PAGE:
The head of Yemen's presidential council Rashad Al Alimi refused to meet UN special envoy Hans Grundberg when he visited Aden this week on a regional tour to extend a truce between the government and Houthi rebels, two people close to the eight-member Presidential Leadership Council headed by Mr Alimi told The National.
They said the apparent snub was partially over the UN's failure to convince the Houthi rebels to reopen the roads around the country's third largest city of Taez, which remains besieged.
Under the conditions of the nationwide truce, which began in April, the Houthis are required to open roads around Taez to give residents access to aid and allow them to travel freely.
“The government has so far done more than the Houthis have to keep the truce going, including allowing oil vessels to enter the port of Hodeidah, opening Sanaa airport, and even looking the other way when the Houthis have sent people with illegitimate passports to Cairo and Amman,” one of the sources said.
“The president's refusal to meet Mr Grundberg was his way of saying: no more concessions from our side if the Houthi side will not abide by its end of the bargain.”
Mr Grundberg was instead met by Foreign Minister Ahmad Awad bin Mubarak at the presidential palace in Aden.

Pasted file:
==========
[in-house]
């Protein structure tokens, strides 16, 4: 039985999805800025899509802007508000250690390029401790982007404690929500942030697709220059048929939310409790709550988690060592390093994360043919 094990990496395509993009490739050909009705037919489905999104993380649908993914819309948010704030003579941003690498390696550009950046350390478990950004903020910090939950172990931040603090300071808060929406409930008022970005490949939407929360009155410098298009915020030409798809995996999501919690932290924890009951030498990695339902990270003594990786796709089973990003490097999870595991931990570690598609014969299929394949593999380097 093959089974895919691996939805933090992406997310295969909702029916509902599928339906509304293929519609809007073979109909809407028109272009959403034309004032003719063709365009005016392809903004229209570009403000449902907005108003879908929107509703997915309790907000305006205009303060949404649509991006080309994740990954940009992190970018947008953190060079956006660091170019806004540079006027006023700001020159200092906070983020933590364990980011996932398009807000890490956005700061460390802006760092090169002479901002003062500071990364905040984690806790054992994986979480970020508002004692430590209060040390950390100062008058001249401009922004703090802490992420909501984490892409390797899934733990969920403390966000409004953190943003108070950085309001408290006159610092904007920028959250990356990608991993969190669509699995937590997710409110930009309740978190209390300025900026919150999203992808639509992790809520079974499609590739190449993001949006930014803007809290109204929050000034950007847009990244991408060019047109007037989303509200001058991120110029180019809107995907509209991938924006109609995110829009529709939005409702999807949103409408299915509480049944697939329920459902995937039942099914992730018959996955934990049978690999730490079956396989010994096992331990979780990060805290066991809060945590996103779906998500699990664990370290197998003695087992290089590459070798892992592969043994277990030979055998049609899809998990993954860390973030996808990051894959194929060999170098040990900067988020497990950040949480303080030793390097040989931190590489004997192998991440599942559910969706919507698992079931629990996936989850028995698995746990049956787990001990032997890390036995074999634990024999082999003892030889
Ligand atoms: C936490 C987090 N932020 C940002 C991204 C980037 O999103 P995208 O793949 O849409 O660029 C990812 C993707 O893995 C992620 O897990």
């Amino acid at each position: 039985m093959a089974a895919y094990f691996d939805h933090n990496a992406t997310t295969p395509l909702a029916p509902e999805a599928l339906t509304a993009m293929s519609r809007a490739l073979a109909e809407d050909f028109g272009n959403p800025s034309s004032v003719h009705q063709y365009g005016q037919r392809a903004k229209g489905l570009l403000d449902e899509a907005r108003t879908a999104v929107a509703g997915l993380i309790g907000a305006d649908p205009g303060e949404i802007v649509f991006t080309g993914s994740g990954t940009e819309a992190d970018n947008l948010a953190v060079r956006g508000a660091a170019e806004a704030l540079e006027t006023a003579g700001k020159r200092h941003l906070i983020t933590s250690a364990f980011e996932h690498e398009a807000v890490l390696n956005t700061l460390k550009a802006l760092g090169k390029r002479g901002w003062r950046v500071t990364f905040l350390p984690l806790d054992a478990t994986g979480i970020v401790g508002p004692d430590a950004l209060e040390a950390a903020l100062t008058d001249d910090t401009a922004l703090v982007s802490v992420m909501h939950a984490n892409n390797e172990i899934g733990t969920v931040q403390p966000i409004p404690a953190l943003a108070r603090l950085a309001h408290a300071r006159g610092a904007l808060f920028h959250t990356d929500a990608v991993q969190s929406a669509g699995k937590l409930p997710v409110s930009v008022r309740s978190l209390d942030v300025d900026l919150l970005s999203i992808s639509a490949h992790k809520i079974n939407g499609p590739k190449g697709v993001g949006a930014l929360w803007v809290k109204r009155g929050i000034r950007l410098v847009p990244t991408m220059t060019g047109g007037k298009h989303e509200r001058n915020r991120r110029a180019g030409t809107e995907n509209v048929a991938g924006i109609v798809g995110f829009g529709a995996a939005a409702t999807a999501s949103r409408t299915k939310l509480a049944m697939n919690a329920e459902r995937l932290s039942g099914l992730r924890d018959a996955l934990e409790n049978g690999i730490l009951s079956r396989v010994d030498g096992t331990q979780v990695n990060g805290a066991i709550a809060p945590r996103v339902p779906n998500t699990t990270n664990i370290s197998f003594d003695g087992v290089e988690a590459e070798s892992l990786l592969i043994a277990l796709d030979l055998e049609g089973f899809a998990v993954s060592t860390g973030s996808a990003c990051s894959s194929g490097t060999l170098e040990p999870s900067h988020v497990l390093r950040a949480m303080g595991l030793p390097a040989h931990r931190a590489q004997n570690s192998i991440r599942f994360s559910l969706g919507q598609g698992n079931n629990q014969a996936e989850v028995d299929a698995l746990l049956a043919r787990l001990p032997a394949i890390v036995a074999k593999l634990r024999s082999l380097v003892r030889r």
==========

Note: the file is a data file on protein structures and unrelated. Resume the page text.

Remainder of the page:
“Twenty flights between Sanaa and Amman and two flights between Sanaa and Cairo have so far taken place until July 22, transporting over 10,000 passengers,” the foreign ministry said in a statement on Wednesday following the meeting.
Houthi shelling of Taez last week killed one child and wounded 10 others. The UN, Yemeni government and international community condemned the attack.
“The killing and injuring of children is particularly reprehensible,” Mr Grundberg said in a statement.
“The people of Taez have suffered immensely through seven years of war and they, too, need the truce to deliver for them, in all its aspects.”
Mr Al Alimi recently met US Secretary of State Antony Blinken in Saudi Arabia when US President Joe Biden was in the kingdom for a summit of leaders from the Gulf Co-operation Council states, where Yemen was one of the subjects of discussion.
The second source, who has a personal relationship with Mr Al Alimi, said his refusal to meet Mr Grundberg was also a “show of strength” for the Yemeni people.
“He wanted to appear as a decision maker and not subject to decisions made by others,” they said.
Yemen is in its eighth year of war since the Houthis took over the capital Sanaa in 2014, prompting the formation of a Saudi-led coalition to support the internationally-recognised government.